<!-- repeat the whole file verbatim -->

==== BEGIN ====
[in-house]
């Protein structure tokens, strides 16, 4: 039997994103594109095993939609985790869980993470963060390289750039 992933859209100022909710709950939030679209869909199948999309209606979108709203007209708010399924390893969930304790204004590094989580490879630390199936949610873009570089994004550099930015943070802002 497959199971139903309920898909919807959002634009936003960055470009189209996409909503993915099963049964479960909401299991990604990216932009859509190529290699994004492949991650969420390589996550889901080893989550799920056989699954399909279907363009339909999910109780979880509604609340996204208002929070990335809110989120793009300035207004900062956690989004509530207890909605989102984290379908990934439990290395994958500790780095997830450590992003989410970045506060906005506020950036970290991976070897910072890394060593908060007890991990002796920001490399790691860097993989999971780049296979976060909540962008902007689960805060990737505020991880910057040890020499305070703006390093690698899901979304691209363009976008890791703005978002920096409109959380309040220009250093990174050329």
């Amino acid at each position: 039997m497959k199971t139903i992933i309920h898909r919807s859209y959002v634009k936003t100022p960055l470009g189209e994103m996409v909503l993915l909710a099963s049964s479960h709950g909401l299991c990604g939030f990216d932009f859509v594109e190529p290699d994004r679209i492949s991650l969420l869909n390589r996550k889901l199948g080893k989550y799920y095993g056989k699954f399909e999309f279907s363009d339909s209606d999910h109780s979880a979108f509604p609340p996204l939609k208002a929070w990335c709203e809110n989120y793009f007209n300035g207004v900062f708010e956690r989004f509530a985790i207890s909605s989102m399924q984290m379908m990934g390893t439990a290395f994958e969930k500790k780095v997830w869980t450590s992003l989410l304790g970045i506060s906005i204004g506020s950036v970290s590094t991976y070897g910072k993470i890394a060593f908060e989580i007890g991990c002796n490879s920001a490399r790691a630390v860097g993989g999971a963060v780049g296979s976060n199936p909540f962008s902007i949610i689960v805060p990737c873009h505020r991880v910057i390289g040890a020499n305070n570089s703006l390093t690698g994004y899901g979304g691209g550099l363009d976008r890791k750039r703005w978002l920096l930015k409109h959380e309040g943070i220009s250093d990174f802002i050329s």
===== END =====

[in-house]
């Protein structure tokens, strides 16, 4: 039997994103594109095993939609985790869980993470963060390289750039 992933859209100022909710709950939030679209869909199948999309209606979108709203007209708010399924390893969930304790204004590094989580490879630390199936949610873009570089994004550099930015943070802002 497959199971139903309920898909919807959002634009936003960055470009189209996409909503993915099963049964479960909401299991990604990216932009859509190529290699994004492949991650969420390589996550889901080893989550799920056989699954399909279907363009339909999910109780979880509604609340996204208002929070990335809110989120793009300035207004900062956690989004509530207890909605989102984290379908990934439990290395994958500790780095997830450590992003989410970045506060906005506020950036970290991976070897910072890394060593908060007890991990002796920001490399790691860097993989999971780049296979976060909540962008902007689960805060990737505020991880910057040890020499305070703006390093690698899901979304691209363009976008890791703005978002920096409109959380309040220009250093990174050329």
């Amino acid at each position: 039997m497959k199971t139903i992933i309920h898909r919807s859209y959002v634009k936003t100022p960055l470009g189209e994103m996409v909503l993915l909710a099963s049964s479960h709950g909401l299991c990604g939030f990216d932009f859509v594109e190529p290699d994004r679209i492949s991650l969420l869909n390589r996550k889901l199948g080893k989550y799920y095993g056989k699954f399909e999309f279907s363009d339909s209606d999910h109780s979880a979108f509604p609340p996204l939609k208002a929070w990335c709203e809110n989120y793009f007209n300035g207004v900062f708010e956690r989004f509530a985790i207890s909605s989102m399924q984290m379908m990934g390893t439990a290395f994958e969930k500790k780095v997830w869980t450590s992003l989410l304790g970045i506060s906005i204004g506020s950036v970290s590094t991976y070897g910072k993470i890394a060593f908060e989580i007890g991990c002796n490879s920001a490399r790691a630390v860097g993989g999971a963060v780049g296979s976060n199936p909540f962008s902007i949610i689960v805060p990737c873009h505020r991880v910057i390289g040890a020499n305070n570089s703006l390093t690698g994004y899901g979304g691209g550099l363009d976008r890791k750039r703005w978002l920096l930015k409109h959380e309040g943070i220009s250093d990174f802002i050329s």